App operates pedestrian crossing
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Smartphone app operates pedestrian crossing

A former guide dog mobility instructor develops an app to operate pedestrian crossings without having to press the button.

The Edinburgh company who invented the app say it has other uses and could be used to alert customer services if people need assistance in banks, supermarkets and airports.

Neatebox was first invented to help visually impaired people cross the road and the developer says it could have a far wider use.

BBC Scotland's Ian Hamilton reports.


Reporter: Pressing a button to cross the road is not hard, unless you cannot reach nor see to find it.

Mike Harrison: One of the difficulties I have with pedestrian crossing is sometimes getting close to the pole. Very often they are very much to the side and difficult to reach. There is one that I use occasionally where you've got to go into the bushes at the side before you can reach the button. Being able to come up to the crossing without having to get close to the pole would be an advantage for me.

Gavin Neate speaking to Mike Harrison: So when you approach the crossing, with this in your pocket working independently, it will press the button for you.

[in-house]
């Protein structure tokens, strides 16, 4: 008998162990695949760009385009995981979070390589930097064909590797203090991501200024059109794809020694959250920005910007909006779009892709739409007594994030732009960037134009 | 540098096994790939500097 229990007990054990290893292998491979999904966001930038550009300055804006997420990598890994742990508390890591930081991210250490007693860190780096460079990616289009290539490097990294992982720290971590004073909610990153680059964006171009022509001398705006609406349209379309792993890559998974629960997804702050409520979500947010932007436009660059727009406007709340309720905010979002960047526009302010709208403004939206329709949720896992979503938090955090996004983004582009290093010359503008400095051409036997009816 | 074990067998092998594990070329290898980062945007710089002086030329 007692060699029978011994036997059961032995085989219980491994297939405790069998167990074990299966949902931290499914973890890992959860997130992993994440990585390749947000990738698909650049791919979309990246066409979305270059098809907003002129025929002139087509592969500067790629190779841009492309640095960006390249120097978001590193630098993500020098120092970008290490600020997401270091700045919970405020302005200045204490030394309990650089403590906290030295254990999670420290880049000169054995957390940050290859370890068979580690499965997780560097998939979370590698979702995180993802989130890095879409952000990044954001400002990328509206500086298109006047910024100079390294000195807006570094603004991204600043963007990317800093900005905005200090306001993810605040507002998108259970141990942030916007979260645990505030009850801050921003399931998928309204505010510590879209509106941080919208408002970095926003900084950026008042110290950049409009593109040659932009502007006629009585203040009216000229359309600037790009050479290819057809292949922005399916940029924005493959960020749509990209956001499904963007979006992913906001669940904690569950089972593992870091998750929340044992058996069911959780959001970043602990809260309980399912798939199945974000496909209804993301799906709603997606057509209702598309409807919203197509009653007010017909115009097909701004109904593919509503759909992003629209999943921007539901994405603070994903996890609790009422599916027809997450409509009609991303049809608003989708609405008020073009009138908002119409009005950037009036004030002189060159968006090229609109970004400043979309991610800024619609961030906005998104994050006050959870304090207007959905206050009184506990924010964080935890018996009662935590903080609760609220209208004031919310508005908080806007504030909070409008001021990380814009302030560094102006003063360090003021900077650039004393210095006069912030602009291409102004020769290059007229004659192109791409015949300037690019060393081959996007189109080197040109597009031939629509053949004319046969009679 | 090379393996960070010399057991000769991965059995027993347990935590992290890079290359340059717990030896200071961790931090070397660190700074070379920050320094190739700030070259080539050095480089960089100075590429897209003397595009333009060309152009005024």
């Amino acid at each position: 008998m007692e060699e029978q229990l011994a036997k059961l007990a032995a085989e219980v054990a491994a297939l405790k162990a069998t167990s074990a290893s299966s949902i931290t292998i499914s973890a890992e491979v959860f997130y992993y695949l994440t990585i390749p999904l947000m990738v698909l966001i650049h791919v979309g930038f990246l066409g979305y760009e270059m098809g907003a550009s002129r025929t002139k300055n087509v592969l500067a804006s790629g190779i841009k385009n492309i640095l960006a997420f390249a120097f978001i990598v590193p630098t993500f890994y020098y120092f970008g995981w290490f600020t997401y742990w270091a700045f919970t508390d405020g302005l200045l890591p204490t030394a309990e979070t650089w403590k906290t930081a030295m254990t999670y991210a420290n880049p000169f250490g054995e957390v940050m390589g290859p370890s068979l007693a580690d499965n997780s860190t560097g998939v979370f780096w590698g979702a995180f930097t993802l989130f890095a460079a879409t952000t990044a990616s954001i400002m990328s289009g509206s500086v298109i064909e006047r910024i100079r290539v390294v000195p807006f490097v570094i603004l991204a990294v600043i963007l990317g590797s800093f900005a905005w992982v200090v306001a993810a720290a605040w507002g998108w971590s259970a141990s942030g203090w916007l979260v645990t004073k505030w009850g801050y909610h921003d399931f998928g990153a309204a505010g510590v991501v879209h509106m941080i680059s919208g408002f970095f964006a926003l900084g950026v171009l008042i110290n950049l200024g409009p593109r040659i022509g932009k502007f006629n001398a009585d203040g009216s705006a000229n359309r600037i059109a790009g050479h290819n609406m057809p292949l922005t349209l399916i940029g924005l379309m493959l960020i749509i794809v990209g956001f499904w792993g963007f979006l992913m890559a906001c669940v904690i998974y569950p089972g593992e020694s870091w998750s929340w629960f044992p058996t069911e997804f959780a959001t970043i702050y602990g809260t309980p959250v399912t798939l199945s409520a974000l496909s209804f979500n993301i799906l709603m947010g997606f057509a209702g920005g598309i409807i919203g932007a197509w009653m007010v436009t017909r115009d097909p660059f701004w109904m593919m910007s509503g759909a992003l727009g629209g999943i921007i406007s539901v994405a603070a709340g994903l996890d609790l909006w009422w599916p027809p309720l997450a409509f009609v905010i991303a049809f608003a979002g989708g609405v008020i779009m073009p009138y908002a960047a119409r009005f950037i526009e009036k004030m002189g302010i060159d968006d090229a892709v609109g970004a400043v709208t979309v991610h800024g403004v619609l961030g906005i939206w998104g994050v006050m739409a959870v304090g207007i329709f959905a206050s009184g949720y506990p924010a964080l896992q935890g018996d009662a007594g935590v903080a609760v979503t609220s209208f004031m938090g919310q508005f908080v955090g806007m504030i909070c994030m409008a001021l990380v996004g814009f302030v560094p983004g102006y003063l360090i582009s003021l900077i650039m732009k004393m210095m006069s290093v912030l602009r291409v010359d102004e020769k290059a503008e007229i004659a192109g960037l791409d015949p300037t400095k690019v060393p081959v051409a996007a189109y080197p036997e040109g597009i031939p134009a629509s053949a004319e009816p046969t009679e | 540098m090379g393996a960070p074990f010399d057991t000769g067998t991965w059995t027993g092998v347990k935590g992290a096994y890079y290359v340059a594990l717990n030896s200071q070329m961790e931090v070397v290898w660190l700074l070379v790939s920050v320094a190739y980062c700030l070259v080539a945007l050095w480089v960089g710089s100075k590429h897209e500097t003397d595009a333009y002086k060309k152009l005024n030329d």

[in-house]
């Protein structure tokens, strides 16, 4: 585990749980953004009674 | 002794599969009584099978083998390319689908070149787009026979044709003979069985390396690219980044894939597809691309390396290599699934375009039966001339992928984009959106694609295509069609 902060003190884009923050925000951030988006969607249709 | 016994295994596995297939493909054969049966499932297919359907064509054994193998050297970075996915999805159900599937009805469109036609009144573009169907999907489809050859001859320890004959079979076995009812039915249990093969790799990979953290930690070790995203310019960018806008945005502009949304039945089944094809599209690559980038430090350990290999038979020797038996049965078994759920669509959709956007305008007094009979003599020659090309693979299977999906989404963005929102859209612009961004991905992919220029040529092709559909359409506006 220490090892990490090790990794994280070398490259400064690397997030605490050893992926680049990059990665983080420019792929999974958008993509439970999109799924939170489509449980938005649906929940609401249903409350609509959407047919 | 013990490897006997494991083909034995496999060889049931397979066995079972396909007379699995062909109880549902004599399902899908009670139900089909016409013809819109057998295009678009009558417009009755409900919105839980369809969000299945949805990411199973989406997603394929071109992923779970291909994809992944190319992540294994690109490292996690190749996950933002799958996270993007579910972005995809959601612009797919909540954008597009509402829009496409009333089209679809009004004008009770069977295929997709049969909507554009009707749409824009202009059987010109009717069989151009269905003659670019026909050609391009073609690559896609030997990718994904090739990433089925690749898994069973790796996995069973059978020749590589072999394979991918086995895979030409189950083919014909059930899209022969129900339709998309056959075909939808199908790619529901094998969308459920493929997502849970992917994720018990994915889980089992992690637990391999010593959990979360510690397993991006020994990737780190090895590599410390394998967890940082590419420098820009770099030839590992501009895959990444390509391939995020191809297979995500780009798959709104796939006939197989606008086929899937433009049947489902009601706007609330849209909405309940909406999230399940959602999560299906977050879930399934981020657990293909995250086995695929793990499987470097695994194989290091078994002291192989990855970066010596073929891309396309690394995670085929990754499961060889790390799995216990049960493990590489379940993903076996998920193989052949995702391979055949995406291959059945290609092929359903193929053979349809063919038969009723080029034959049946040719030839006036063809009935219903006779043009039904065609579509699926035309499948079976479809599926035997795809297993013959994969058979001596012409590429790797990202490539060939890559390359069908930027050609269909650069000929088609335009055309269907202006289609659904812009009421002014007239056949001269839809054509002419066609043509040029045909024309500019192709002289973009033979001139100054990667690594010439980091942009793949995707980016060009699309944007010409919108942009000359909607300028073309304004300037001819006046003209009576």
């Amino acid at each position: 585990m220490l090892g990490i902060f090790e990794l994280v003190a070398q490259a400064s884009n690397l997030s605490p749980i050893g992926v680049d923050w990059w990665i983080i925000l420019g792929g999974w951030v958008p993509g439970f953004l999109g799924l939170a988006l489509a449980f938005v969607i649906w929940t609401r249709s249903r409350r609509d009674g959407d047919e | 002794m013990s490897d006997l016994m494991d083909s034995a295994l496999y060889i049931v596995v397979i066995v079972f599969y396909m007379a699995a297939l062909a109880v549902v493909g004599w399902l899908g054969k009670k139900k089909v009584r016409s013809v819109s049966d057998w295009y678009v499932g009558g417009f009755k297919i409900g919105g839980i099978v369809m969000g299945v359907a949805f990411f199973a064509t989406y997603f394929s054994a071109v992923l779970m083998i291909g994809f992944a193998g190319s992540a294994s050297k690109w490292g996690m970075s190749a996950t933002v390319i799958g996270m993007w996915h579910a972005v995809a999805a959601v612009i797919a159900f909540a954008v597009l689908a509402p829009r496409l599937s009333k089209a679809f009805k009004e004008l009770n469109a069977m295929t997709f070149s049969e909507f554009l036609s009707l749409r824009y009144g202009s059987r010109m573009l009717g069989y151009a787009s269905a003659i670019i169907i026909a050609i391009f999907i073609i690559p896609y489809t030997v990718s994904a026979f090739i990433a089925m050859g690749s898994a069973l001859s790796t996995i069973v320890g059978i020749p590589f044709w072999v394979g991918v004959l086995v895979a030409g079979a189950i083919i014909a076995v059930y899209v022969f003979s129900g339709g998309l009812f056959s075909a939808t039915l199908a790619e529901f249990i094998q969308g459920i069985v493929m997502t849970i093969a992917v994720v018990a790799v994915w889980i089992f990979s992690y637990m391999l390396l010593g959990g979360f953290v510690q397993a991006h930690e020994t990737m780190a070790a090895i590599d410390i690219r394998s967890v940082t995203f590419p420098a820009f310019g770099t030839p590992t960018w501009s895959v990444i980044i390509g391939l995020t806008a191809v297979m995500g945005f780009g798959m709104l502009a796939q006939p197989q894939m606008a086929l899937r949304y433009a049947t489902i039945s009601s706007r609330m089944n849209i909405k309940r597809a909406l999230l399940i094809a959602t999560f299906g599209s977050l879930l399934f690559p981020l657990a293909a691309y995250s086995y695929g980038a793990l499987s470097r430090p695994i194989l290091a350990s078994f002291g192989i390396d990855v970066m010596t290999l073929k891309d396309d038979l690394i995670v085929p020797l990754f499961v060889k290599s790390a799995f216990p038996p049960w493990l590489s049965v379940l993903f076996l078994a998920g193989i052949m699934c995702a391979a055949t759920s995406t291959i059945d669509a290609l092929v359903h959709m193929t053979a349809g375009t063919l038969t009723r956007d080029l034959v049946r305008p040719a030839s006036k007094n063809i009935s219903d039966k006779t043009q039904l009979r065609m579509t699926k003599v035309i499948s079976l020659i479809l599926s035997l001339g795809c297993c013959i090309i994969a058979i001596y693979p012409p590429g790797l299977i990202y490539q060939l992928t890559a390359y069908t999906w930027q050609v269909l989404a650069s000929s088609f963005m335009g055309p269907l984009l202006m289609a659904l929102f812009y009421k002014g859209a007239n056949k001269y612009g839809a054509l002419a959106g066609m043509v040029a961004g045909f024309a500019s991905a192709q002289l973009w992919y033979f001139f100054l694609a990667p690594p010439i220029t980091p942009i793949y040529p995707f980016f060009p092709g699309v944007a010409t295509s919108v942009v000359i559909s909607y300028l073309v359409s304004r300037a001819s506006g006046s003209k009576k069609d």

Reporter: A company in Edinburgh, called Neatebox, has developed a way of activating crossings via a smart device. The invention was developed by a former guide dog instructor who realised how difficult it was for disabled people to press the button.

Gavin Neate, CEO Neatebox, : It's really very simple. The person approaches the pedestrian crossing. The mobile phone, which is running the application, is in their pocket; it recognises the crossing and presses the button for them. The person then just waits for the audible signal and crosses the road. We install hardware into every single pole, every single box at the crossing, that sends out a signal - the mobile phone communicates with that, totally independent of the person and it's all happening in the background.

Reporter: For someone who is totally blind like me and can see absolutely nothing, a big open space like this one can be very confusing particularly when you're trying to find the reception. It's hoped that the same technology could alert staff if a disabled person needs help.

Receptionist: Hi Ian, I'm Tracy and welcome to Gogarburn.

Reporter: Hi, pleased to meet you. If I just take your elbow.

Receptionist: That's fine.

Gavin Neate: We install our beacons at the entrance to these buildings. As soon as the person gets close to the building, their phone interacts with that and their phone interacts with the reception or the customer service team. So it's very simple, they know the person has arrived.

Reporter: This is the first personalised pedestrian crossing in the world and it's here in Edinburgh. The challenge, now, for Gavin and his Neatebox is to persuade local authorities and businesses to install his invention. Ian Hamilton, Reporting Scotland, Edinburgh.

  • 27 Jun 2016